2012 Stock Predictions and Outlook
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Dow Jones Industrial Average added 93 points, or 0.75%, to close at 12,554. Thanks mainly to Wednesday's big pop, the blue-chip index finished the week up 3.6% after closing negative for the year a week ago. The S&P 500 tacked on nearly 11 points, or 0.81%, to settle at 1326. The index rose 3.8% for the week and is now up 5.4% in 2012. The Nasdaq gained 27 points, or 0.97%, to finish at 2858. The index advanced 4% for the week, putting it up 9.7% year-to-date.
Within the Dow, 26 of 30 components were on the rise, led by Wal-Mart Stores ( WMT), Verizon ( VZ), and Home Depot ( HD). Blue-chip decliners included Alcoa ( AA) and McDonald's ( MCD). Sectors in the green included technology, transportation and consumer cyclicals, while selling was concentrated in energy and basic materials. On both the New York Stock Exchange and the Nasdaq, winners were running ahead of losers by a roughly 2-for-1 ratio. The benchmark 10-year Treasury was up 1/32, diluting the yield to 1.638%. The dollar was adding 0.28%, according to the dollar index. July crude oil futures settled down 29 cents at $84.53 a barrel and August gold futures settled up $6.30 at $1,594.30 an ounce. U.S. stocks closed on a mixed note Thursday with gains held in check by Federal Reserve Chairman Ben Bernanke's non-committal stance on additional stimulus measures-- after the European Central Bank provided no indications of near-term stimulus plans -- and a downgrade of Spain's credit rating by Fitch. But they had gotten an early lift after the People's Bank of China slashed its benchmark lending and deposit rates by 0.25 percentage points to prevent excessive cooling of economic growth in the country. That move was now was triggering some worries that there could be some disappointing data out of the country this weekend, when it releases almost all its heavyweight economic data for May.
"There may be a sizable downside surprise that prompted the PBoC
People's Bank of China to pull the trigger," said Yao Wei, an economist at Societe Generale. "Second, it is probably also a pre-emptive move ahead of the Greek election and a potential surge in global financial stress afterwards." "The sense of the market, I believe, is that the Chinese know their economy has softened, they have a feel for the softness of the Chinese data, the housing data, the investment data; so that's probably part of the chop and volatility in the market," said Stephen Wood, chief market strategist Russell Investments. Joe Bell, senior equity analyst at Schaeffer's Investment Research, expects China to approve another rate cut later this year. Other worries for investors were that German exports fell for the first time in 2012 as demand deteriorated amid a slowdown in global growth and a deepening debt crisis. Exports declined 1.7% in April after spiking 0.8% in March, according to the Federal Statistics Office. Meanwhile, Spain saw its credit ratings downgraded by Fitch to BBB from A on Thursday with the move attributed to the burden of recapitalizing the nation's banking system amid a deepening recession. There were also reports that Spain could ask for a bailout of its banks from the European Union as early as this weekend. David Ader, a strategist at CRT Capital, said the market is nervous because if the package that Spain receives is the rumored €40 billion, that would be deemed inadequate -- some estimates say they need €150 billion. Ader also noted that the European Financial Stability Facility has only limited resources, "so any help to Spain depletes that, though if ever there was a tautology that's one." Wood thinks that a 17-minister conference call over weekend to address Spain's banking troubles could be the "first step" in eurozone fiscal integration. "Unfortunately some of the biggest uncertainties in this market are politically driven." "History is replete with politicians doing silly things and that applies to all sides of the aisle, everywhere at all times ... to better their career, but have consequences, and that creates that policy-driven risk-off," he said.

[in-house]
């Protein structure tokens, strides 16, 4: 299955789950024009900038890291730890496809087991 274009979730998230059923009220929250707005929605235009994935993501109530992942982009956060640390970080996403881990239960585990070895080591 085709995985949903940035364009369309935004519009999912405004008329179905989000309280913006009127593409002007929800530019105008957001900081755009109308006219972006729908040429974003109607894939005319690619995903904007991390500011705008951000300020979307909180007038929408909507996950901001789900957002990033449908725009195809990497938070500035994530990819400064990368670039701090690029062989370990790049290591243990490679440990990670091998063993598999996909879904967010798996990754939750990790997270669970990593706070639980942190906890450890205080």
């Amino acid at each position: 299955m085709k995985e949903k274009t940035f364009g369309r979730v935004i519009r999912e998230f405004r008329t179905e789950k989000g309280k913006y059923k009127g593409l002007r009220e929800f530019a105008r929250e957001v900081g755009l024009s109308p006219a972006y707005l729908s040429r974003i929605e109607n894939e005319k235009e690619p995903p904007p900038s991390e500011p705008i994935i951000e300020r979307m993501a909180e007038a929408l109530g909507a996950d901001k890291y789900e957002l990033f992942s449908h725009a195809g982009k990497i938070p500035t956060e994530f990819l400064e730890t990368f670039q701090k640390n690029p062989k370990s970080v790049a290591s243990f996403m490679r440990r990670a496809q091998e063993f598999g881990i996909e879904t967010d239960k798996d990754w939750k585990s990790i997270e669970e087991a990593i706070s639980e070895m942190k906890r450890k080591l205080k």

The Hang Seng Index in Hong Kong finished lower by 0.9% and the Nikkei in Japan fell 2.1%. The FTSE in London settled down 0.2% and the DAX in Germany closed down 0.2%. "If we can just get any sort of clarity out of Europe ... even if it's not great news, just something to sort of hang our hat on ... we could potentially have a lot of buyers come into this market," said Bell. The Commerce Department reported Friday that the U.S. trade deficit shrank to $50.06 billion in April from an unfavorably revised $52.62 billion in March. The figure missed the $49.9 billion figure expected by economists surveyed by Briefing.com. There are "growing signs that the crisis in Europe is taking a toll on U.S. exports," said Paul Dales, senior U.S. economist at Capital Economics. The Commerce Department also reported that inventories at wholesalers rose 0.6% in April, after increasing 0.3% the prior month, and was a bigger gain that the 0.2% economists were expecting. In corporate news, shares of Chesapeake Energy ( CHK) rose nearly 3% after the embattled oil and natural gas company announced divestitures totaling $4 billion amid a board shakeup that will give investors, including activist Carl Icahn, representation. Truck and engine maker Navistar International ( NAV) saw its shares surge more than 17% after activist investor Carl Icahn and his affiliates bought shares of the company on the dip, raising his stake to 11.87% from 9.99%. Molina Healthcare ( MOH) withdrew its 2012 earnings guidance Wednesday because of potential expansion-related costs in Texas. But the company said it will be able to keep providing managed-care services for Medicaid beneficiaries as of 2013 in Ohio. The shares surged 26%.
-- Written by Andrea Tse in New York. >To contact the writer of this article, click here: Andrea Tse.